The Codex Sassoon, the oldest complete copy of the Hebrew Bible dating back over 1,000 years, arrived home in Israel on Thursday after a world tour following its auction at Sotheby's in May.
The codex will be shown in a permanent display at ANU - The Museum of the Jewish People in Tel Aviv.
The ancient manuscript flew on an El Al passenger flight, although it flew in a seat more prestigious than first class: The cockpit. This was deemed the safest place for it on the plane. Upon landing, Captain Amos Aldaag removed the codex from its secure safe in the cockpit and carried it out to a warm reception on the tarmac.
What exactly is a codex and why is it special?
A codex, in the context of ancient texts, is a book or manuscript that is copied and bound with text appearing on both sides of the page the way a modern book is printed.
Before codices became the norm in publication, the Hebrew Bible was copied onto scrolls. The oldest of these, the Dead Sea Scrolls, are located in Jerusalem.
However, the Dead Sea Scrolls and texts like them do not divide the Bible into chapters and contain no punctuation or indication of how the words should be read aloud. The Masoretic notes, the marks found in modern copies of the Bible indicating how to pronounce and chant the text, did not begin appearing in copies of the Bible until the 10th century CE. The Codex Sassoon is the oldest complete manuscript of the Hebrew Bible that comes complete with the Masoretic notes.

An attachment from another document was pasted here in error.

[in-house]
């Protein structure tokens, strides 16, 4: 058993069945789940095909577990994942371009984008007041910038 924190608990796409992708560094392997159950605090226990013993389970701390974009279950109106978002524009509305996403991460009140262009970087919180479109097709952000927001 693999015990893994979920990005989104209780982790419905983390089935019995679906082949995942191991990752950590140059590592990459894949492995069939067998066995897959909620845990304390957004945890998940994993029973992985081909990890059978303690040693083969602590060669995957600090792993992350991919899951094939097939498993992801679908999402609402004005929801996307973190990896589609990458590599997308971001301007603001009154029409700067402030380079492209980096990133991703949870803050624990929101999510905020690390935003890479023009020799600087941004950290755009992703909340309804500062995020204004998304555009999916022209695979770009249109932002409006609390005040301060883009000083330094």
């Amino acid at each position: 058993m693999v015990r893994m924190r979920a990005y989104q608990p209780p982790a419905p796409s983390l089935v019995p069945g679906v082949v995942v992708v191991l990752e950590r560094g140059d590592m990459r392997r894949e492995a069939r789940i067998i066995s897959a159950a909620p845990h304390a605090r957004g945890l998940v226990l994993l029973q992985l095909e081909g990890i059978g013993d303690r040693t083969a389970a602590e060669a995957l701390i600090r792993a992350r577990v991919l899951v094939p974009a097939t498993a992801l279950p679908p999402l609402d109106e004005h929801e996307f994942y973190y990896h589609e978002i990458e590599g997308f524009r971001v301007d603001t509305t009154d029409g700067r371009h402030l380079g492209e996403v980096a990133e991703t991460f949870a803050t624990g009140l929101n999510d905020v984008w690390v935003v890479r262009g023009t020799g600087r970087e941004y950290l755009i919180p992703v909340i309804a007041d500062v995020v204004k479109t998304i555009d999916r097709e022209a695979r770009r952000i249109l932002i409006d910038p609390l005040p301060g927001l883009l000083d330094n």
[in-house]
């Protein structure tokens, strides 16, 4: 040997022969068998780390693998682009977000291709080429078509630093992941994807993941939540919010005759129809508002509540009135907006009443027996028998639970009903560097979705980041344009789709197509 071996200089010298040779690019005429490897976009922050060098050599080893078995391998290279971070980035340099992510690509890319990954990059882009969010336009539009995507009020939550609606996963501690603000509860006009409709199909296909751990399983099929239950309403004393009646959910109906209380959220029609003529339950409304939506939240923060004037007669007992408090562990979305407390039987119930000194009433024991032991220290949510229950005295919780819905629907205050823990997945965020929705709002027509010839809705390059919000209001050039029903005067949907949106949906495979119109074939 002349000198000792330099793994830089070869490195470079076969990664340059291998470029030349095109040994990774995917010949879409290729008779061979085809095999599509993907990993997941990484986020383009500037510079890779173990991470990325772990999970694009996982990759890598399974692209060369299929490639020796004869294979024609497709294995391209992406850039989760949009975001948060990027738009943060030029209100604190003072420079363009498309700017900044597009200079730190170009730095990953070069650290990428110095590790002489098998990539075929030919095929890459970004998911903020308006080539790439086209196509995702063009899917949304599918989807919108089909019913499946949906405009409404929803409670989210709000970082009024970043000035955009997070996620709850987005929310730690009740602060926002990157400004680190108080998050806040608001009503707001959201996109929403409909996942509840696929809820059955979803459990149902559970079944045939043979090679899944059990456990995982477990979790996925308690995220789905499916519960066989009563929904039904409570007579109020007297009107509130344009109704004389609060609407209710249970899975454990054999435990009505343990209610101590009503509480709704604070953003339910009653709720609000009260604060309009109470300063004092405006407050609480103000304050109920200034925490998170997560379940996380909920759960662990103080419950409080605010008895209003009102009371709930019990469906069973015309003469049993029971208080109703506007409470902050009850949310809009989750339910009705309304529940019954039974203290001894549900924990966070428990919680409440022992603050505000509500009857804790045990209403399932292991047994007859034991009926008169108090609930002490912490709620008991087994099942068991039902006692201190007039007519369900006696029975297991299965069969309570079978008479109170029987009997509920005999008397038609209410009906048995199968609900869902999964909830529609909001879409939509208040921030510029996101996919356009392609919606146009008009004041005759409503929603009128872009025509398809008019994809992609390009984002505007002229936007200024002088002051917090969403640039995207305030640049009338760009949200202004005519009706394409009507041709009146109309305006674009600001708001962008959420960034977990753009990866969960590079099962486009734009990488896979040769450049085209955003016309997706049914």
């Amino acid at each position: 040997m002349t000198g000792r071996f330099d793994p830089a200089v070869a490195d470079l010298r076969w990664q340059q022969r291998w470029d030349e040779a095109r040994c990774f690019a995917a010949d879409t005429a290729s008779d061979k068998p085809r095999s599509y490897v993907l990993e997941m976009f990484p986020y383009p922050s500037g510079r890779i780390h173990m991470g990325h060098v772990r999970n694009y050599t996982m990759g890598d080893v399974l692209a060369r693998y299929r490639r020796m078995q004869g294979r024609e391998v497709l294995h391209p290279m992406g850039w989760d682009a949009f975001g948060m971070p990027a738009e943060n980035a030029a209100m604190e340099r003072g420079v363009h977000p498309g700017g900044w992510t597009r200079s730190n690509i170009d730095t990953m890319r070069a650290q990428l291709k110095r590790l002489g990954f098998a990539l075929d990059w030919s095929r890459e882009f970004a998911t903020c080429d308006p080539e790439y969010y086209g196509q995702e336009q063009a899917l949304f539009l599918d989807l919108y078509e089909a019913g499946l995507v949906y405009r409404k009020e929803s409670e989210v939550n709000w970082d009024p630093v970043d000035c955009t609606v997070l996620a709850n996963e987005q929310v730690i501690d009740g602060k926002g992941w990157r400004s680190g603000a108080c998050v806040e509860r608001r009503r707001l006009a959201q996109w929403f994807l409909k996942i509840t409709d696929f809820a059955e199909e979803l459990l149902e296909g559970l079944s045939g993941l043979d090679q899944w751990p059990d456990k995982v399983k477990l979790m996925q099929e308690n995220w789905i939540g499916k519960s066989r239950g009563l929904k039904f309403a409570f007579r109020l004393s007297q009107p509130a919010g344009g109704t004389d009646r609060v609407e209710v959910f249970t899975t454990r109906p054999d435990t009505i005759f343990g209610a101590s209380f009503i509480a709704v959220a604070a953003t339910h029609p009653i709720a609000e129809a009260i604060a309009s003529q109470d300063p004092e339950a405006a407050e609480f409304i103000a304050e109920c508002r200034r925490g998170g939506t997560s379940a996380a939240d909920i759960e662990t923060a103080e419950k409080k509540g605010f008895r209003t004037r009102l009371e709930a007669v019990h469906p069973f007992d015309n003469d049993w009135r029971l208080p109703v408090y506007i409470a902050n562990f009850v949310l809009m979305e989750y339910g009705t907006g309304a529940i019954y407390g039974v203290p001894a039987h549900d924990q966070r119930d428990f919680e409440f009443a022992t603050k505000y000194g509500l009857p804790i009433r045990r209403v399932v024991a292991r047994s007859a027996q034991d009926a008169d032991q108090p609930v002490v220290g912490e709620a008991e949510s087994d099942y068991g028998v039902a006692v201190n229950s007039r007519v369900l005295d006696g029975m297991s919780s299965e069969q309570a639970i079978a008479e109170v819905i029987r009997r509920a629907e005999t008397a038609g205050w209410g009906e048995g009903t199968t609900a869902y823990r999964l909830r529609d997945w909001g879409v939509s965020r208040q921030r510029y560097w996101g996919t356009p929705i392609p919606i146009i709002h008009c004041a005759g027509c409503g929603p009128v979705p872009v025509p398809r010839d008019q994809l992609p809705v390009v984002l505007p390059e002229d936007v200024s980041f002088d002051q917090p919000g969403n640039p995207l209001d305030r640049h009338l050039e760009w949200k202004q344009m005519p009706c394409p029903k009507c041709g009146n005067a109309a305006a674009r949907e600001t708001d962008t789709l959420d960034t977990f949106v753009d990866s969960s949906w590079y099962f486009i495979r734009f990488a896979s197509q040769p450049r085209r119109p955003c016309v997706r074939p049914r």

The return of the codex to Israel
Ambassador Alfred Moses, chair of ANU’s honorary board and the donor of Codex Sassoon to the museum stated upon its return to the State of Israel:
“The Hebrew Bible is the most influential book in history and constitutes the bedrock of Western civilization. I rejoice in knowing that it belongs to the Jewish People. It was my mission, realizing the historic significance of Codex Sassoon, to see that it resides in a place with global access to all people. In my heart and mind that place was the land of Israel, the cradle of Judaism, where the Hebrew Bible originated.
"In Israel at ANU, it will be preserved for generations to come as the centerpiece and crown, Keter, of the entire and extensive display and presence of the Jewish story.”
The codex is named after its most well-known owner of the modern era, David Solomon Sassoon (1880-1942). It was part of an expansive collection and highly prized by the owner. Over the decades, it changed hands and eventually came to Sotheby's auction house by way of collector Ya'akov Safra.
The ANU Museum will be permanently displaying the codex in Tel Aviv starting on October 11, 2023.